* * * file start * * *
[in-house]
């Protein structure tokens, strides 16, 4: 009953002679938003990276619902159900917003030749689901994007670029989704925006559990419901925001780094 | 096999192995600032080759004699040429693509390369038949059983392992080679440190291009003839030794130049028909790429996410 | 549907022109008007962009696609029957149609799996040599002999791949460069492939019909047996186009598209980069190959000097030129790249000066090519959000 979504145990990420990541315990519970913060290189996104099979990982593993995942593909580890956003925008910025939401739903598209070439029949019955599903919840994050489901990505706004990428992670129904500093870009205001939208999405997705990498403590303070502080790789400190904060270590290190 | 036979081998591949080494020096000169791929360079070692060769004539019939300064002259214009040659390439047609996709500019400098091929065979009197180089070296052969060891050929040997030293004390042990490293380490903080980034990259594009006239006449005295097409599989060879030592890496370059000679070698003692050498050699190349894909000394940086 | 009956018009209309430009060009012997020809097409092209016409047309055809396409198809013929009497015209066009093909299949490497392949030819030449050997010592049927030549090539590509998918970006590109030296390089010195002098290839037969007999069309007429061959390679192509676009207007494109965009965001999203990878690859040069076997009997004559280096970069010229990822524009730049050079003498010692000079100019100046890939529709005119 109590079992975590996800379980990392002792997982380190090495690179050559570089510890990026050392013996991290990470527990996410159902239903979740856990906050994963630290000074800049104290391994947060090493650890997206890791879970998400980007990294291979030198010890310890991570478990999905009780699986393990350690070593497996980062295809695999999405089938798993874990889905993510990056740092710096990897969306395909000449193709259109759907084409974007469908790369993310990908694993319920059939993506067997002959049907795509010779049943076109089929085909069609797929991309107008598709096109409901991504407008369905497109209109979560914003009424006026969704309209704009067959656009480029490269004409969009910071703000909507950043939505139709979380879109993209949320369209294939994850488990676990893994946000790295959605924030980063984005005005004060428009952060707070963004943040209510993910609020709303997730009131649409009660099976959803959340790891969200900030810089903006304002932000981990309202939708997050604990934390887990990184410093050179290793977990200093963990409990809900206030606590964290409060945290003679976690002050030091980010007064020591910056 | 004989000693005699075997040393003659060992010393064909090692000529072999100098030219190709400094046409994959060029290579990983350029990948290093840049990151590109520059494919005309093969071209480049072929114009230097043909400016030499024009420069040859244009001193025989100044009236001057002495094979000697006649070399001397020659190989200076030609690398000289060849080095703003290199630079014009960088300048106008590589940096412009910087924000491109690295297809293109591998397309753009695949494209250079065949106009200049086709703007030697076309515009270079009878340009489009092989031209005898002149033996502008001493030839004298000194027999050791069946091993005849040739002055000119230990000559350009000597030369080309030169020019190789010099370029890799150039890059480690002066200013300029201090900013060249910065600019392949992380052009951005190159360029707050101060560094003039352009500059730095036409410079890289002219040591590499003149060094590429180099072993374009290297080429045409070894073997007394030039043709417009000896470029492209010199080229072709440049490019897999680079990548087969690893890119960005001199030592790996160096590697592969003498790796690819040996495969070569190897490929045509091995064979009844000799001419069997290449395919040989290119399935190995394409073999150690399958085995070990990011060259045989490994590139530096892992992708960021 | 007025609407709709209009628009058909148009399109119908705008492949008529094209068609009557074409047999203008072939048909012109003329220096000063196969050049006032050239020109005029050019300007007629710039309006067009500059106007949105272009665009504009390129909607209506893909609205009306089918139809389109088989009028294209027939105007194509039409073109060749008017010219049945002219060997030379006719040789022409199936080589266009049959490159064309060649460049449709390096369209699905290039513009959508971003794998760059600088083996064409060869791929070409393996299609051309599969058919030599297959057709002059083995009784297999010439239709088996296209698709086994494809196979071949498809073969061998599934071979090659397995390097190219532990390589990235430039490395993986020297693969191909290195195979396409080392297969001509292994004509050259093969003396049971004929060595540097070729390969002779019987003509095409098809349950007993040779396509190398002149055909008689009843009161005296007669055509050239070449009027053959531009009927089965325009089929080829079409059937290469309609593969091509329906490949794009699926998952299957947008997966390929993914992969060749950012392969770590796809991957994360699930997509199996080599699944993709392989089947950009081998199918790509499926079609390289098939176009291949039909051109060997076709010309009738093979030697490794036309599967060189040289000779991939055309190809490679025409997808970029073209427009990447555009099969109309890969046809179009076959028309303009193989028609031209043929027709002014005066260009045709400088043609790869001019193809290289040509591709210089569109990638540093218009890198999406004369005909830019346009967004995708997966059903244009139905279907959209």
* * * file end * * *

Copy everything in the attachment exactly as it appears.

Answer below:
[in-house]
């Protein structure tokens, strides 16, 4: 009953002679938003990276619902159900917003030749689901994007670029989704925006559990419901925001780094 | 096999192995600032080759004699040429693509390369038949059983392992080679440190291009003839030794130049028909790429996410 | 549907022109008007962009696609029957149609799996040599002999791949460069492939019909047996186009598209980069190959000097030129790249000066090519959000 979504145990990420990541315990519970913060290189996104099979990982593993995942593909580890956003925008910025939401739903598209070439029949019955599903919840994050489901990505706004990428992670129904500093870009205001939208999405997705990498403590303070502080790789400190904060270590290190 | 036979081998591949080494020096000169791929360079070692060769004539019939300064002259214009040659390439047609996709500019400098091929065979009197180089070296052969060891050929040997030293004390042990490293380490903080980034990259594009006239006449005295097409599989060879030592890496370059000679070698003692050498050699190349894909000394940086 | 009956018009209309430009060009012997020809097409092209016409047309055809396409198809013929009497015209066009093909299949490497392949030819030449050997010592049927030549090539590509998918970006590109030296390089010195002098290839037969007999069309007429061959390679192509676009207007494109965009965001999203990878690859040069076997009997004559280096970069010229990822524009730049050079003498010692000079100019100046890939529709005119 109590079992975590996800379980990392002792997982380190090495690179050559570089510890990026050392013996991290990470527990996410159902239903979740856990906050994963630290000074800049104290391994947060090493650890997206890791879970998400980007990294291979030198010890310890991570478990999905009780699986393990350690070593497996980062295809695999999405089938798993874990889905993510990056740092710096990897969306395909000449193709259109759907084409974007469908790369993310990908694993319920059939993506067997002959049907795509010779049943076109089929085909069609797929991309107008598709096109409901991504407008369905497109209109979560914003009424006026969704309209704009067959656009480029490269004409969009910071703000909507950043939505139709979380879109993209949320369209294939994850488990676990893994946000790295959605924030980063984005005005004060428009952060707070963004943040209510993910609020709303997730009131649409009660099976959803959340790891969200900030810089903006304002932000981990309202939708997050604990934390887990990184410093050179290793977990200093963990409990809900206030606590964290409060945290003679976690002050030091980010007064020591910056 | 004989000693005699075997040393003659060992010393064909090692000529072999100098030219190709400094046409994959060029290579990983350029990948290093840049990151590109520059494919005309093969071209480049072929114009230097043909400016030499024009420069040859244009001193025989100044009236001057002495094979000697006649070399001397020659190989200076030609690398000289060849080095703003290199630079014009960088300048106008590589940096412009910087924000491109690295297809293109591998397309753009695949494209250079065949106009200049086709703007030697076309515009270079009878340009489009092989031209005898002149033996502008001493030839004298000194027999050791069946091993005849040739002055000119230990000559350009000597030369080309030169020019190789010099370029890799150039890059480690002066200013300029201090900013060249910065600019392949992380052009951005190159360029707050101060560094003039352009500059730095036409410079890289002219040591590499003149060094590429180099072993374009290297080429045409070894073997007394030039043709417009000896470029492209010199080229072709440049490019897999680079990548087969690893890119960005001199030592790996160096590697592969003498790796690819040996495969070569190897490929045509091995064979009844000799001419069997290449395919040989290119399935190995394409073999150690399958085995070990990011060259045989490994590139530096892992992708960021 | 007025609407709709209009628009058909148009399109119908705008492949008529094209068609009557074409047999203008072939048909012109003329220096000063196969050049006032050239020109005029050019300007007629710039309006067009500059106007949105272009665009504009390129909607209506893909609205009306089918139809389109088989009028294209027939105007194509039409073109060749008017010219049945002219060997030379006719040789022409199936080589266009049959490159064309060649460049449709390096369209699905290039513009959508971003794998760059600088083996064409060869791929070409393996299609051309599969058919030599297959057709002059083995009784297999010439239709088996296209698709086994494809196979071949498809073969061998599934071979090659397995390097190219532990390589990235430039490395993986020297693969191909290195195979396409080392297969001509292994004509050259093969003396049971004929060595540097070729390969002779019987003509095409098809349950007993040779396509190398002149055909008689009843009161005296007669055509050239070449009027053959531009009927089965325009089929080829079409059937290469309609593969091509329906490949794009699926998952299957947008997966390929993914992969060749950012392969770590796809991957994360699930997509199996080599699944993709392989089947950009081998199918790509499926079609390289098939176009291949039909051109060997076709010309009738093979030697490794036309599967060189040289000779991939055309190809490679025409997808970029073209427009990447555009099969109309890969046809179009076959028309303009193989028609031209043929027709002014005066260009045709400088043609790869001019193809290289040509591709210089569109990638540093218009890198999406004369005909830019346009967004995708997966059903244009139905279907959209």